The reason why the parliament is called « House of the people» in any country throughout the world, is because it members are elected by the people through the mode of election. As the House of people, the parliament has a crucial role to play in the country in terms of the advancement of democracy ,and assuring that all institutions complies with the rule of law. Honourable members have collective responsibilities regardless of their political affiliation to discuss and pass policies and laws that cannot compromise what is prescribe in the fundamental law, which is the constitution.
But additionally they have power to assure accountability to all organs of state as well as members of the executive and their cabinets. Is this happening effectively in South Africa? I am wondering if all citizens around the country know exactly what is expected from MPs, and also a big question is what if members of parliament cannot deliver to the best of people’s expectation what will happen to them. As we know that they were appointed by their political organisations. Can people put pressure to recall them?
When I asked many people in South Africa about interaction with MPs, 25 out 30 assured me that they do not even know the names of MPs as well as their living areas. Some indicated to me that they knew some members who were been living with them for some time, but they lost contact with them when they went to parliament. My concern is why MPs are not familiar with people that they pretend to represent in the house? How can you represent someone but you do not meet or interact regularly with? The simple answer to my question is that, perhaps MPs don’t really concern about acquainting with people because they assume that serving the interest of their parties that placed them in the house, will be advantageous than doing the opposite. Because to my opinion, if I am appointed by my political party as MP, whether people disagrees with it policies or not, I have to serve it interest as it provided me with job. And if I am elected directly by people, I will deliver my best to keep the level of confidence between myself and my electorates.
Politics become more attractive when citizens feel that their concerns are debated at the national sphere, and they representatives get to provide them with regularly feedback. Many countries throughout the world have adopted the electoral systems which allow members of parliament to be elected directly by the people on the party’s lists. This system have shown that people get to know better the way in which their interests are been debate, and it put MPs under certain obligations which make them realise that striving to keep the interest of people as first priority, is the only thing they have to do. It is pretty when surfing the parliament website which some time indicate that a proposal has been put to public for comment.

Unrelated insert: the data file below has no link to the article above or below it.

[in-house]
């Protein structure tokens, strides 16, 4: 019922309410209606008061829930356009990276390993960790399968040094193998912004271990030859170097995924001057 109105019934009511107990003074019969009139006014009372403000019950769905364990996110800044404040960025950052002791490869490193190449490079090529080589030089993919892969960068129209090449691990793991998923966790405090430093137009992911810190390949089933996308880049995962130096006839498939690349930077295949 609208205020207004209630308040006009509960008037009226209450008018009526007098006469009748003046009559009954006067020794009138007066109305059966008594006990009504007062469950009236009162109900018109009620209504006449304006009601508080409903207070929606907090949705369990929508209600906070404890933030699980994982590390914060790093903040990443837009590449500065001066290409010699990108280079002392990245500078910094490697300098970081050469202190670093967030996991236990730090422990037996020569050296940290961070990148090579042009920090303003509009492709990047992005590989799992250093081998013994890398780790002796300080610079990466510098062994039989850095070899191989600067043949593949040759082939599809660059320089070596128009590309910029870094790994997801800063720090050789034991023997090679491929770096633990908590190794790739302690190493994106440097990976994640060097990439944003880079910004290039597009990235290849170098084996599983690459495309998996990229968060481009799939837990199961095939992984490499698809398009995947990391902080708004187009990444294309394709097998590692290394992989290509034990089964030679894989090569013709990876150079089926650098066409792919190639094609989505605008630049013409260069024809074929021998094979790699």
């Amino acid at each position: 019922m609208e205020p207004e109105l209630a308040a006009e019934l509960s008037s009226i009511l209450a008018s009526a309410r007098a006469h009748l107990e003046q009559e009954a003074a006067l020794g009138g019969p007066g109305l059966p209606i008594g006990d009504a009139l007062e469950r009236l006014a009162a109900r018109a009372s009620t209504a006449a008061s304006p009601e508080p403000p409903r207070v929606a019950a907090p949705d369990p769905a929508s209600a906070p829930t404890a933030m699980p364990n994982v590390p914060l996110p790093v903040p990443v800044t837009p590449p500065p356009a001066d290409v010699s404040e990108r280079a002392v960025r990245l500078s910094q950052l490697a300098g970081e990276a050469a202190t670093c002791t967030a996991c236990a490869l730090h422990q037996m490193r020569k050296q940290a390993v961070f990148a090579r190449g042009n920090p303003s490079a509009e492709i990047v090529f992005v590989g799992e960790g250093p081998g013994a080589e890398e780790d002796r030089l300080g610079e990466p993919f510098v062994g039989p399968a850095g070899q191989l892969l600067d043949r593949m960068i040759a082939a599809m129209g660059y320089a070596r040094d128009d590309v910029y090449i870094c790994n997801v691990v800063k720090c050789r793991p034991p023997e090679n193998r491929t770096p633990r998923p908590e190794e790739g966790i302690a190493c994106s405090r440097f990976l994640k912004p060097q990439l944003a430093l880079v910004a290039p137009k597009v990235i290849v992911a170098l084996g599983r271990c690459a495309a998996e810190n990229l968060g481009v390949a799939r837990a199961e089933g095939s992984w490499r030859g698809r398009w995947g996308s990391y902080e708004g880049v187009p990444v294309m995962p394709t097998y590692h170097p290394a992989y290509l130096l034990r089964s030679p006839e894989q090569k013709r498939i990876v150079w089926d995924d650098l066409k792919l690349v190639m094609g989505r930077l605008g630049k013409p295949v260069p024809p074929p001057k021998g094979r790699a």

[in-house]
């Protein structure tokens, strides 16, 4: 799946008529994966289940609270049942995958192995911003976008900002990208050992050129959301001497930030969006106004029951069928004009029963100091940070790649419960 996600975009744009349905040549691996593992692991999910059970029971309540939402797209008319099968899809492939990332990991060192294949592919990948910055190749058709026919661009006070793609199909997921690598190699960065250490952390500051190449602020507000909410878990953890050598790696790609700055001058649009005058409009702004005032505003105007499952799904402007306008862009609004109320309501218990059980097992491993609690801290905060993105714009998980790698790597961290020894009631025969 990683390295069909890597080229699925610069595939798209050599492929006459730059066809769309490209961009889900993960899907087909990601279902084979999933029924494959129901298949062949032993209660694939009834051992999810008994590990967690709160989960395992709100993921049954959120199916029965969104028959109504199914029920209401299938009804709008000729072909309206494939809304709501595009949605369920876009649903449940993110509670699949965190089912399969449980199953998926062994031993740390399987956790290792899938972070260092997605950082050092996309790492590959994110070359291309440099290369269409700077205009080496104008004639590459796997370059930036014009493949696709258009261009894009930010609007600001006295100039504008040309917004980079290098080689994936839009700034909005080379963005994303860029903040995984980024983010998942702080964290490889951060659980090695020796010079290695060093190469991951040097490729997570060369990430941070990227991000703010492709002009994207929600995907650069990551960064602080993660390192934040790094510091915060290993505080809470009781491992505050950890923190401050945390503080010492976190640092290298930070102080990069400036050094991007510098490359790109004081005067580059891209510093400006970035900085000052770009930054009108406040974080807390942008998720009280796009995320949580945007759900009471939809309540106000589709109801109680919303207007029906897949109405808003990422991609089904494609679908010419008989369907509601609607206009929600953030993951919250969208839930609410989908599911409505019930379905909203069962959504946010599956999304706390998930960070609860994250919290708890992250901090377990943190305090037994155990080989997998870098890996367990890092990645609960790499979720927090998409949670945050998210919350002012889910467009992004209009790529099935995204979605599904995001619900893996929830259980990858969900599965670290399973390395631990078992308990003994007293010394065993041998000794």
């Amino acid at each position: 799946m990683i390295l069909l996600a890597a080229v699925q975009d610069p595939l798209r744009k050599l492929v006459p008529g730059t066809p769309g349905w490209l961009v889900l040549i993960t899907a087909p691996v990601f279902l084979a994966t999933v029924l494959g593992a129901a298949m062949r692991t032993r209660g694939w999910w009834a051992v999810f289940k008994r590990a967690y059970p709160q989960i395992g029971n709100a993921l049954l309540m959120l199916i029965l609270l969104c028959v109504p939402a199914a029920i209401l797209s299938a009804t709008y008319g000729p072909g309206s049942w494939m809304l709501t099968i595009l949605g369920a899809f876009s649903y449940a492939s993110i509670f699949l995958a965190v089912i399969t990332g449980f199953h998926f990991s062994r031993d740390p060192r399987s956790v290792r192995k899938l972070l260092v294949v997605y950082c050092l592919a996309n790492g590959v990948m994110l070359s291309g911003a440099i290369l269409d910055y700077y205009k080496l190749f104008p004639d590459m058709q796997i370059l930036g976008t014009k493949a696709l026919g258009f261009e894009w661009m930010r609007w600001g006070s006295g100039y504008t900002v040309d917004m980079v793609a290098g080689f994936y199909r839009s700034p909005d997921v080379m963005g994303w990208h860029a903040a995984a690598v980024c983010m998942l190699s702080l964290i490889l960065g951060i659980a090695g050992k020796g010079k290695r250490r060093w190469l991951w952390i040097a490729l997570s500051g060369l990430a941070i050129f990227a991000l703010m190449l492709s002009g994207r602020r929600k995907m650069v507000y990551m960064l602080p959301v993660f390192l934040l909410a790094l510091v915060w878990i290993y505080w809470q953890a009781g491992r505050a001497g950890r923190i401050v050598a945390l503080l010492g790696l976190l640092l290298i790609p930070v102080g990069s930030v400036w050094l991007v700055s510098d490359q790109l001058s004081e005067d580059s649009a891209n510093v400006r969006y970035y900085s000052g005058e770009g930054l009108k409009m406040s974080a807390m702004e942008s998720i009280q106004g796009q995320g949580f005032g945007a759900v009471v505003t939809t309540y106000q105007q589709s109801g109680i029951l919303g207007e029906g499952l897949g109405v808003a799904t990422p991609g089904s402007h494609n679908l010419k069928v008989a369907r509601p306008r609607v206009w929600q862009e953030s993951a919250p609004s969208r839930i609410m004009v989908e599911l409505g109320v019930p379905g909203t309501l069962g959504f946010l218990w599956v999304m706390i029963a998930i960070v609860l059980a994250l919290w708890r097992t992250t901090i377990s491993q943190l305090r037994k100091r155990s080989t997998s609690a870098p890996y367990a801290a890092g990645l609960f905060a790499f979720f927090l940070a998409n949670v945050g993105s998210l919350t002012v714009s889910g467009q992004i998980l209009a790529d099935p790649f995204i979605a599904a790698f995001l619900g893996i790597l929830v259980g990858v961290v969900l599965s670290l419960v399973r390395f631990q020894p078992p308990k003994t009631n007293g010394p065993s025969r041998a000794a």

The question that one can ask is how can you persuade an electorate living in the rural area to comment on the proposal which is been place in the parliament website while internet access in most rural areas throughout the country remain a big challenge? If most proposals are getting full public participation in South Africa, we shouldn’t see people opposing e-Toll. Because to my view, when policies that have direct impact on household are been debate in parliament, they should receive full participation of all citizens so that when they are signed into law, they will not confront opposition. As taxpayers, they deserve to participate in policies building.
What to do in future to gain people’s confidence on their representatives if nothing has changed? If we need to change a negative observation, something must be changed. If we need to change peoples’ perceptions on MPs, maybe the mode of electing them to parliament should be reviewed in the way such, it make candidate to be elected directly by citizens on the parties’ lists, also independent candidates that can do better, should be encouraged to campaign. It is not necessary to belong to a certain party, for being elected as MP.
As doctors, nurses, engineers are needed to strength the economy of the country, young people should be encouraged as well to enter politics to strengthen democracy and build an equal society where policies are brought to people for comment and consideration before they can be sign into law. Politics must not been considered as a way of enrichment, but as an opportunity to serve the nation and others. What is considered to be wrong today can be adjusted tomorrow, but young people should be encouraged to study politics, as we believe that the future of any nation is on the youth’ fingers.
Leonard Mulunda, Independent Researcher in Issues affecting the Great Lakes region of Africa